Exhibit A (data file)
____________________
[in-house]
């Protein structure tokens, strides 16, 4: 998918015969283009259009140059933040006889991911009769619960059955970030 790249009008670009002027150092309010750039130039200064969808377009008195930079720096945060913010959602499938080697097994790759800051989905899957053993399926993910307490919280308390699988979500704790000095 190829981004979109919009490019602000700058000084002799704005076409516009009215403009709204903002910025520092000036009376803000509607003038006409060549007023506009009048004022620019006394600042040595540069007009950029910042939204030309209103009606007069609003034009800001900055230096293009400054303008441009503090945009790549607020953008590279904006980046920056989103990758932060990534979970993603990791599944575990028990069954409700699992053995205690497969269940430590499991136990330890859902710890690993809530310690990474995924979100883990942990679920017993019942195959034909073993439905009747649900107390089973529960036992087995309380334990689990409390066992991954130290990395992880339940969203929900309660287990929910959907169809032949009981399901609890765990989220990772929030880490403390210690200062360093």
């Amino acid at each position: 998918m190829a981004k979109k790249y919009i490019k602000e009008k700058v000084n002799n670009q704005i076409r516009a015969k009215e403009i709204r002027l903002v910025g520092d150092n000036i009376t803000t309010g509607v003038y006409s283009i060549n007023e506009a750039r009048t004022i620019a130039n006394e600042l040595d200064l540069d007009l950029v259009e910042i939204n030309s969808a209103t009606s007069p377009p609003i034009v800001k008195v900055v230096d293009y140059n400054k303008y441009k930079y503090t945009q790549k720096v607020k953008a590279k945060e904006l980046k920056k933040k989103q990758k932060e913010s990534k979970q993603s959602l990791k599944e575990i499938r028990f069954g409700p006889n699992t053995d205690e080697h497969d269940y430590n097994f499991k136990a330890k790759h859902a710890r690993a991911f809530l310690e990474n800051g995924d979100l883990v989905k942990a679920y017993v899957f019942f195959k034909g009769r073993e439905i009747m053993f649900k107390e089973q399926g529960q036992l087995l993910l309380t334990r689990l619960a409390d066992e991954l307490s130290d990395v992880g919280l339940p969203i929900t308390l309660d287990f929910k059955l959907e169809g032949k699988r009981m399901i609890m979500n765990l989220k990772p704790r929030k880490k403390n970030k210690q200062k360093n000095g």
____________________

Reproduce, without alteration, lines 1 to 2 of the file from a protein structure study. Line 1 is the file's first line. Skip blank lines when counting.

[in-house]
């Protein structure tokens, strides 16, 4: 998918015969283009259009140059933040006889991911009769619960059955970030 790249009008670009002027150092309010750039130039200064969808377009008195930079720096945060913010959602499938080697097994790759800051989905899957053993399926993910307490919280308390699988979500704790000095 190829981004979109919009490019602000700058000084002799704005076409516009009215403009709204903002910025520092000036009376803000509607003038006409060549007023506009009048004022620019006394600042040595540069007009950029910042939204030309209103009606007069609003034009800001900055230096293009400054303008441009503090945009790549607020953008590279904006980046920056989103990758932060990534979970993603990791599944575990028990069954409700699992053995205690497969269940430590499991136990330890859902710890690993809530310690990474995924979100883990942990679920017993019942195959034909073993439905009747649900107390089973529960036992087995309380334990689990409390066992991954130290990395992880339940969203929900309660287990929910959907169809032949009981399901609890765990989220990772929030880490403390210690200062360093």